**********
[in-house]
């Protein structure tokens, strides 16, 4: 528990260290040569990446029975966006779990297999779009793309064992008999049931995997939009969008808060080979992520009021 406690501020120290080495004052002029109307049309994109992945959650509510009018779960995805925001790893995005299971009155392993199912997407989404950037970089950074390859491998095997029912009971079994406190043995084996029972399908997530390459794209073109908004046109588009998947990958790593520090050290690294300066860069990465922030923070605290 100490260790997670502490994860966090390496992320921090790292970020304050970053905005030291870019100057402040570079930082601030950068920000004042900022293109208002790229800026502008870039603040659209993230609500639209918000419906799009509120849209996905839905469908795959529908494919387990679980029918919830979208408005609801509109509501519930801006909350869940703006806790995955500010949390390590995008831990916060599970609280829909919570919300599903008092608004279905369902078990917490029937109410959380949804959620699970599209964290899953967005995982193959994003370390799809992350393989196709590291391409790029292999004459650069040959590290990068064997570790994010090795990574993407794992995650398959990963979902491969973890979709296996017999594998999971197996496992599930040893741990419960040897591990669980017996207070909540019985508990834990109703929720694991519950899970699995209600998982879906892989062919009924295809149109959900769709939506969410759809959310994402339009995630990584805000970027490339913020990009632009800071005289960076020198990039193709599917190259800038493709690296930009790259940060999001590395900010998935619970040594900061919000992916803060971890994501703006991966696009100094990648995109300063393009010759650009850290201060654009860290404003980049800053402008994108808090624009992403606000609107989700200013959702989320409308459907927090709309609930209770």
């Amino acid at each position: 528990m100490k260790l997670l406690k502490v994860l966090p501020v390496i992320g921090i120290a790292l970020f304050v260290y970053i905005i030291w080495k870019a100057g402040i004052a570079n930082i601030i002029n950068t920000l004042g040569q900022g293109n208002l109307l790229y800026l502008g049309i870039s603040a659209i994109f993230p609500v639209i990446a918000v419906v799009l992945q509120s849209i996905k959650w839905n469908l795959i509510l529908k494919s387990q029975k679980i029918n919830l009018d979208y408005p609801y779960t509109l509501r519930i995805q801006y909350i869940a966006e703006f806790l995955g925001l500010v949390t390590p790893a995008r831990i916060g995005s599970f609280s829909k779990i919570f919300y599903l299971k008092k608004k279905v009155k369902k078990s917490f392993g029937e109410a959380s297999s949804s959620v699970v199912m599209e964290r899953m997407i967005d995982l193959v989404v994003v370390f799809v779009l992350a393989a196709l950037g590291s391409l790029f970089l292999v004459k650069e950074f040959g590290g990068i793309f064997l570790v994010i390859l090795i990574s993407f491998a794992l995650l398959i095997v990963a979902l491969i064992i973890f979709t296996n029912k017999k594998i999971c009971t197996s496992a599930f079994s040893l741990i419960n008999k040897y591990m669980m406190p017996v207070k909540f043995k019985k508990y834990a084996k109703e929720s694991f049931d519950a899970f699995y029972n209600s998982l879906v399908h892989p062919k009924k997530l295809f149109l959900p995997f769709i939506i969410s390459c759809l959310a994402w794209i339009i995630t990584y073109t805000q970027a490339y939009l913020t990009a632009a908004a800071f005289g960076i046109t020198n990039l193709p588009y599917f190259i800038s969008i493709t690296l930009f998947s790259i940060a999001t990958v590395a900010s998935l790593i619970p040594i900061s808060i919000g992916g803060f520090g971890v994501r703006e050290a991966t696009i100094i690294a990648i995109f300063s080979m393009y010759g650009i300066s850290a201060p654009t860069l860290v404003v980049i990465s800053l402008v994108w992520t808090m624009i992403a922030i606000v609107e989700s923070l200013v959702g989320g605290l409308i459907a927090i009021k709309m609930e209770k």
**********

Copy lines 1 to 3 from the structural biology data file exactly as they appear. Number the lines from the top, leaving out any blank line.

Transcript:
[in-house]
């Protein structure tokens, strides 16, 4: 528990260290040569990446029975966006779990297999779009793309064992008999049931995997939009969008808060080979992520009021 406690501020120290080495004052002029109307049309994109992945959650509510009018779960995805925001790893995005299971009155392993199912997407989404950037970089950074390859491998095997029912009971079994406190043995084996029972399908997530390459794209073109908004046109588009998947990958790593520090050290690294300066860069990465922030923070605290 100490260790997670502490994860966090390496992320921090790292970020304050970053905005030291870019100057402040570079930082601030950068920000004042900022293109208002790229800026502008870039603040659209993230609500639209918000419906799009509120849209996905839905469908795959529908494919387990679980029918919830979208408005609801509109509501519930801006909350869940703006806790995955500010949390390590995008831990916060599970609280829909919570919300599903008092608004279905369902078990917490029937109410959380949804959620699970599209964290899953967005995982193959994003370390799809992350393989196709590291391409790029292999004459650069040959590290990068064997570790994010090795990574993407794992995650398959990963979902491969973890979709296996017999594998999971197996496992599930040893741990419960040897591990669980017996207070909540019985508990834990109703929720694991519950899970699995209600998982879906892989062919009924295809149109959900769709939506969410759809959310994402339009995630990584805000970027490339913020990009632009800071005289960076020198990039193709599917190259800038493709690296930009790259940060999001590395900010998935619970040594900061919000992916803060971890994501703006991966696009100094990648995109300063393009010759650009850290201060654009860290404003980049800053402008994108808090624009992403606000609107989700200013959702989320409308459907927090709309609930209770």
């Amino acid at each position: 528990m100490k260790l997670l406690k502490v994860l966090p501020v390496i992320g921090i120290a790292l970020f304050v260290y970053i905005i030291w080495k870019a100057g402040i004052a570079n930082i601030i002029n950068t920000l004042g040569q900022g293109n208002l109307l790229y800026l502008g049309i870039s603040a659209i994109f993230p609500v639209i990446a918000v419906v799009l992945q509120s849209i996905k959650w839905n469908l795959i509510l529908k494919s387990q029975k679980i029918n919830l009018d979208y408005p609801y779960t509109l509501r519930i995805q801006y909350i869940a966006e703006f806790l995955g925001l500010v949390t390590p790893a995008r831990i916060g995005s599970f609280s829909k779990i919570f919300y599903l299971k008092k608004k279905v009155k369902k078990s917490f392993g029937e109410a959380s297999s949804s959620v699970v199912m599209e964290r899953m997407i967005d995982l193959v989404v994003v370390f799809v779009l992350a393989a196709l950037g590291s391409l790029f970089l292999v004459k650069e950074f040959g590290g990068i793309f064997l570790v994010i390859l090795i990574s993407f491998a794992l995650l398959i095997v990963a979902l491969i064992i973890f979709t296996n029912k017999k594998i999971c009971t197996s496992a599930f079994s040893l741990i419960n008999k040897y591990m669980m406190p017996v207070k909540f043995k019985k508990y834990a084996k109703e929720s694991f049931d519950a899970f699995y029972n209600s998982l879906v399908h892989p062919k009924k997530l295809f149109l959900p995997f769709i939506i969410s390459c759809l959310a994402w794209i339009i995630t990584y073109t805000q970027a490339y939009l913020t990009a632009a908004a800071f005289g960076i046109t020198n990039l193709p588009y599917f190259i800038s969008i493709t690296l930009f998947s790259i940060a999001t990958v590395a900010s998935l790593i619970p040594i900061s808060i919000g992916g803060f520090g971890v994501r703006e050290a991966t696009i100094i690294a990648i995109f300063s080979m393009y010759g650009i300066s850290a201060p654009t860069l860290v404003v980049i990465s800053l402008v994108w992520t808090m624009i992403a922030i606000v609107e989700s923070l200013v959702g989320g605290l409308i459907a927090i009021k709309m609930e209770k």